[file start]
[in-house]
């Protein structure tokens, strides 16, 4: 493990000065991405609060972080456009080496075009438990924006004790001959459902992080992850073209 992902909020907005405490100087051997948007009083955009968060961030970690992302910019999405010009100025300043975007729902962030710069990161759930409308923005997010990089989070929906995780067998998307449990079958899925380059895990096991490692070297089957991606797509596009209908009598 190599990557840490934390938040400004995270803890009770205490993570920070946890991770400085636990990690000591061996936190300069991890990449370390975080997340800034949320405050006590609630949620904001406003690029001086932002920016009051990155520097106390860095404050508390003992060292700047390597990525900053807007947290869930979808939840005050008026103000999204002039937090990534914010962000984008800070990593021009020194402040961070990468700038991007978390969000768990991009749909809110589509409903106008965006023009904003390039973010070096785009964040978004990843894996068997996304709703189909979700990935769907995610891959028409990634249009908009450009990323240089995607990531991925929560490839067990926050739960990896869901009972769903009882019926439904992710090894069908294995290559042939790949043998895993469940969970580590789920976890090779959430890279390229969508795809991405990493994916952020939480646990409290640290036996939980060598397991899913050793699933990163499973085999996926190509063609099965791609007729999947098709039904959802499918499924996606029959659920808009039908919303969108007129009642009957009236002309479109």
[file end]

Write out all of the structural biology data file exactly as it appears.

[in-house]
């Protein structure tokens, strides 16, 4: 493990000065991405609060972080456009080496075009438990924006004790001959459902992080992850073209 992902909020907005405490100087051997948007009083955009968060961030970690992302910019999405010009100025300043975007729902962030710069990161759930409308923005997010990089989070929906995780067998998307449990079958899925380059895990096991490692070297089957991606797509596009209908009598 190599990557840490934390938040400004995270803890009770205490993570920070946890991770400085636990990690000591061996936190300069991890990449370390975080997340800034949320405050006590609630949620904001406003690029001086932002920016009051990155520097106390860095404050508390003992060292700047390597990525900053807007947290869930979808939840005050008026103000999204002039937090990534914010962000984008800070990593021009020194402040961070990468700038991007978390969000768990991009749909809110589509409903106008965006023009904003390039973010070096785009964040978004990843894996068997996304709703189909979700990935769907995610891959028409990634249009908009450009990323240089995607990531991925929560490839067990926050739960990896869901009972769903009882019926439904992710090894069908294995290559042939790949043998895993469940969970580590789920976890090779959430890279390229969508795809991405990493994916952020939480646990409290640290036996939980060598397991899913050793699933990163499973085999996926190509063609099965791609007729999947098709039904959802499918499924996606029959659920808009039908919303969108007129009642009957009236002309479109």